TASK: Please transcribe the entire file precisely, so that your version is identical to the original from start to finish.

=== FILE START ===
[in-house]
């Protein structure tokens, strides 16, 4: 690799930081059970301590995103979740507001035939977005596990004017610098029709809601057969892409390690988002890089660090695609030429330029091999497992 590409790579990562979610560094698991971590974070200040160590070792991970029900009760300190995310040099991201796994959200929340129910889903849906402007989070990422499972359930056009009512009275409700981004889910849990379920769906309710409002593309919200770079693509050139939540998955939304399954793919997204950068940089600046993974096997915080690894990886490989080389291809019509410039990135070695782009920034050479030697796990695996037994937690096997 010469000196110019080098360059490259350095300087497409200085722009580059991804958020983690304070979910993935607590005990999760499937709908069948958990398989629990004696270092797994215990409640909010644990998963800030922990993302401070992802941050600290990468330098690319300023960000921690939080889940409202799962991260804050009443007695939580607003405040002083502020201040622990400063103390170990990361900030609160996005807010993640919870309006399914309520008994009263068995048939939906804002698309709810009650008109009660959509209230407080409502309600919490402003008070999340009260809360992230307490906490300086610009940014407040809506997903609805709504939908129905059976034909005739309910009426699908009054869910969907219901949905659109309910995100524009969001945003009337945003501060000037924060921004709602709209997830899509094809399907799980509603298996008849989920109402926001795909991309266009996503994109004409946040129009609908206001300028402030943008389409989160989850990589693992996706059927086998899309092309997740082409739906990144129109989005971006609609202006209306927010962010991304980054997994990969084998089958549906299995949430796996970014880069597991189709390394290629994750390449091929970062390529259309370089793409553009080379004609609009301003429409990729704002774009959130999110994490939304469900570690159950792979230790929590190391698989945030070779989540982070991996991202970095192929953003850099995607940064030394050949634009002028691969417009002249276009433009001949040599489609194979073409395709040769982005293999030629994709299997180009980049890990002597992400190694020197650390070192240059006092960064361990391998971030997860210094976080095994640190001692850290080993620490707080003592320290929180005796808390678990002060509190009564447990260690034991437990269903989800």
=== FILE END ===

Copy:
[in-house]
């Protein structure tokens, strides 16, 4: 690799930081059970301590995103979740507001035939977005596990004017610098029709809601057969892409390690988002890089660090695609030429330029091999497992 590409790579990562979610560094698991971590974070200040160590070792991970029900009760300190995310040099991201796994959200929340129910889903849906402007989070990422499972359930056009009512009275409700981004889910849990379920769906309710409002593309919200770079693509050139939540998955939304399954793919997204950068940089600046993974096997915080690894990886490989080389291809019509410039990135070695782009920034050479030697796990695996037994937690096997 010469000196110019080098360059490259350095300087497409200085722009580059991804958020983690304070979910993935607590005990999760499937709908069948958990398989629990004696270092797994215990409640909010644990998963800030922990993302401070992802941050600290990468330098690319300023960000921690939080889940409202799962991260804050009443007695939580607003405040002083502020201040622990400063103390170990990361900030609160996005807010993640919870309006399914309520008994009263068995048939939906804002698309709810009650008109009660959509209230407080409502309600919490402003008070999340009260809360992230307490906490300086610009940014407040809506997903609805709504939908129905059976034909005739309910009426699908009054869910969907219901949905659109309910995100524009969001945003009337945003501060000037924060921004709602709209997830899509094809399907799980509603298996008849989920109402926001795909991309266009996503994109004409946040129009609908206001300028402030943008389409989160989850990589693992996706059927086998899309092309997740082409739906990144129109989005971006609609202006209306927010962010991304980054997994990969084998089958549906299995949430796996970014880069597991189709390394290629994750390449091929970062390529259309370089793409553009080379004609609009301003429409990729704002774009959130999110994490939304469900570690159950792979230790929590190391698989945030070779989540982070991996991202970095192929953003850099995607940064030394050949634009002028691969417009002249276009433009001949040599489609194979073409395709040769982005293999030629994709299997180009980049890990002597992400190694020197650390070192240059006092960064361990391998971030997860210094976080095994640190001692850290080993620490707080003592320290929180005796808390678990002060509190009564447990260690034991437990269903989800």